Astronomy Unit Study Resources (with 2 FREE Printables)

My kids and I recently completed a semester-long unit on Astronomy. Judging by how much my kids enjoyed it, this was our best unit yet! Our Astronomy Unit Study focused on:

  • astronomical observations and field trips

  • biographies of famous astronomers

  • hands-on projects

  • general astronomy books

  • astronomy-related movies, music, and documentaries

This combination of resources seemed to work particularly well, and really sparked my children's enthusiasm. In this post, I will detail all of the resources and books we used, to make it easy for you to have your own astronomy unit study, too!



Astronomical Observations and Field Trips

One of the best things about studying astronomy with kids is that some of the field trips can happen in your own back yard. With a little bit of online research, you can find out which astronomical events will be happening over the course of your Astronomy Unit Study. Additionally, you may be able to attend local astronomy events hosted by your local astronomical society or university. Our field trips included:

  • stargazing to find the constellations and planets in our own back yard and while going out for walks after dark

  • getting up in the middle of the night to drive out to a very dark location where we could observe a meteor shower

  • observing a lunar eclipse

  • visiting nearby observatories

  • night sky telescope observations through the local university and astronomical society - this was especially worthwhile because we were able to learn from people who were passionate and knowledgeable about astronomy

A few helpful resources for astronomy field trips are:

  • Earth Sky - This website shows objects of interests for every night.

  • Sky At A Glance - This website has week-by-week information for what to look for in the night sky.

  • Sky and Telescope - This website has detailed lists of upcoming meteor showers, eclipses, comets, and much more.

  • Star Walk app - This app makes it easy to find constellations, stars, and planets of interest, plus other objects of interest such as the International Space Station, satellites, etc.

  • Find the Constellations by H.A. Rey - This book is a perfect first reference for finding the constellations in the sky throughout the year. Beware that, because the planets move throughout the years, older editions of this book may be outdated.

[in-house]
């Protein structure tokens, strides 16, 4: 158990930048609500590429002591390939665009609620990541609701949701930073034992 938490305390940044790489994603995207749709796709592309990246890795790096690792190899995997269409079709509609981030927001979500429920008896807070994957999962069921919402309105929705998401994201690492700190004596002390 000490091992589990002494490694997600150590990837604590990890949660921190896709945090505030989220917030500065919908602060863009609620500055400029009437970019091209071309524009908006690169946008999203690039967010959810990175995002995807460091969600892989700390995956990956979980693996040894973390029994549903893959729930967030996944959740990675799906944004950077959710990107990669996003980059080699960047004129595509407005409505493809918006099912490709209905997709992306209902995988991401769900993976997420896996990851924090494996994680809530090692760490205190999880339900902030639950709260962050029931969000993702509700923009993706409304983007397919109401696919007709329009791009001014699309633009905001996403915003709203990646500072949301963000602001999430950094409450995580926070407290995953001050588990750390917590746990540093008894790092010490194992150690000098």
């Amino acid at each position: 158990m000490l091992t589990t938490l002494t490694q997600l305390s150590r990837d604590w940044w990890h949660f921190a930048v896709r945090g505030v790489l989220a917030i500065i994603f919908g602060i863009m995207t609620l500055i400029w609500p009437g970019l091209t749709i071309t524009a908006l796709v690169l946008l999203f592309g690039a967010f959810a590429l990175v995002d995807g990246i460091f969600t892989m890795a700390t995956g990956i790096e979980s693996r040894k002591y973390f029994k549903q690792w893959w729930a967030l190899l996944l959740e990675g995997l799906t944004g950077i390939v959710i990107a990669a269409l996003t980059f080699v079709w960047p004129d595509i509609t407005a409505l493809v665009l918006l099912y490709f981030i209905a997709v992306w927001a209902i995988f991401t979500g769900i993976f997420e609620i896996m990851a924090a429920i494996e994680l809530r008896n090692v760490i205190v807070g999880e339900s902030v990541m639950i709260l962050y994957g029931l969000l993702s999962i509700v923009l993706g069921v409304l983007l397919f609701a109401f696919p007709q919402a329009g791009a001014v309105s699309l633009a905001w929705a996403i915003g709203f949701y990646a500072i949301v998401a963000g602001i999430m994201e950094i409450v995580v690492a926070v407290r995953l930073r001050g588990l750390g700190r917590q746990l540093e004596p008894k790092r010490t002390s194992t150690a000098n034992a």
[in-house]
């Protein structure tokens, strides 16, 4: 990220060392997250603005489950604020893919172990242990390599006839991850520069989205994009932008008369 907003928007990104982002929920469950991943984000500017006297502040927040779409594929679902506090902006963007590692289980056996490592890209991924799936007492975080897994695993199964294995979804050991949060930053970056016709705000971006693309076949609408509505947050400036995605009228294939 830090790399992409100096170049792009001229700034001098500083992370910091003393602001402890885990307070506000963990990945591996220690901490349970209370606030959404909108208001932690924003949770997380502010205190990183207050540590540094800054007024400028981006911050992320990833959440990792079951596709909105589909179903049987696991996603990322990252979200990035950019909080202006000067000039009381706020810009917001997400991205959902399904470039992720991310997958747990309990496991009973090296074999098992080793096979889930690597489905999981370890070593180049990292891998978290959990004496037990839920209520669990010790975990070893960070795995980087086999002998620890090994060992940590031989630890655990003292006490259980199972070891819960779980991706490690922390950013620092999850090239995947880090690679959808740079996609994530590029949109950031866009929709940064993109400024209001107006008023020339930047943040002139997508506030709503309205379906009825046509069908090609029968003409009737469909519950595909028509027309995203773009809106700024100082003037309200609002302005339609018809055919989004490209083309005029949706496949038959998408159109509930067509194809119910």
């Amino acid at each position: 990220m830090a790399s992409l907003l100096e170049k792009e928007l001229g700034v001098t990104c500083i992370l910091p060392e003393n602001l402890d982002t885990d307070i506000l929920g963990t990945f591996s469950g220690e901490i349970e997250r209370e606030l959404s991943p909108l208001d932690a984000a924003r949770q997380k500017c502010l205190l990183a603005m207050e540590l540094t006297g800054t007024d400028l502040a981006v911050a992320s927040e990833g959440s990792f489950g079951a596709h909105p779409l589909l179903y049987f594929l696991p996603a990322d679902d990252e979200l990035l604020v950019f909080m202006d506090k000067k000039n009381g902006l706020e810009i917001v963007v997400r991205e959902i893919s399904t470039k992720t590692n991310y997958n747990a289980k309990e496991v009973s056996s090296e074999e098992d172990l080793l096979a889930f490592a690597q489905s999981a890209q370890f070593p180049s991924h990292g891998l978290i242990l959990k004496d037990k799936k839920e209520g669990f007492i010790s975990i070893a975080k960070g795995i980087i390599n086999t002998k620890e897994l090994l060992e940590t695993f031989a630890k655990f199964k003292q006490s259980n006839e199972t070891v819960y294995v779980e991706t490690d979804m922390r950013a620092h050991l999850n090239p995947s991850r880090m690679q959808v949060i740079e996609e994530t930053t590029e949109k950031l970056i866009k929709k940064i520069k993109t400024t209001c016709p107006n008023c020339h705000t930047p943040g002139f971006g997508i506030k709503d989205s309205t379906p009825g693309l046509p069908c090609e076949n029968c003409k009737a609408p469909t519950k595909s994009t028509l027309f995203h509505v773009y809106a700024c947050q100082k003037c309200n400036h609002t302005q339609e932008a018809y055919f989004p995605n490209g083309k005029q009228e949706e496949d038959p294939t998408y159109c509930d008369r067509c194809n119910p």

• The Stars by H.A. Rey - This book gives a more detailed look at the constellations and stars. Beware that, because the planets move throughout the years, older editions of this book may be outdated.



Biographies of Famous Astronomers

With read-aloud biographies, we were able to get up-close and personal with the people who have furthered humanity's understanding of the universe. Biographies are one of the best ways to incorporate history into our learning, as they make the events in history have more meaning when seen within the context of real people's lives.


I have included age codes to make it clear for which ages each book will be best suited. The age codes are: C = Children 4-9; Y = Youth 9-12; YA = Young Adults 13-15; A = Adults and the Later Teen Years (16-18)



(In chronological order)


Hands-On Projects

We did two simple hands-on projects during our astronomy unit. Since both of these projects resulted in visual reminders that we could see daily, these projects also really helped us become more deeply engaged in learning about astronomy and astronomers.



Paper Model of the Solar System

Creating a paper model of the solar system was a great way for us to understand the sizes of the objects in our solar system. Having this model hanging up in our house for several months resulted in my kids effortlessly learning the order of the planets in the solar system.


We made our solar system model to-scale, meaning that the planets and sun were shown accurately regarding how their sizes compare to each other. The sun really is shockingly large! We hung up each paper planet at the correct distance from the sun so we could see how far apart things are in the solar system; however, we had to use a different scale for the distances from the sun than for the sizes of the planets, or else they would not be able to fit in our home. If we used the same scale for the distance that we used for the size of the planets, Neptune would have needed to be 6,466 feet (over one mile) away from our sun!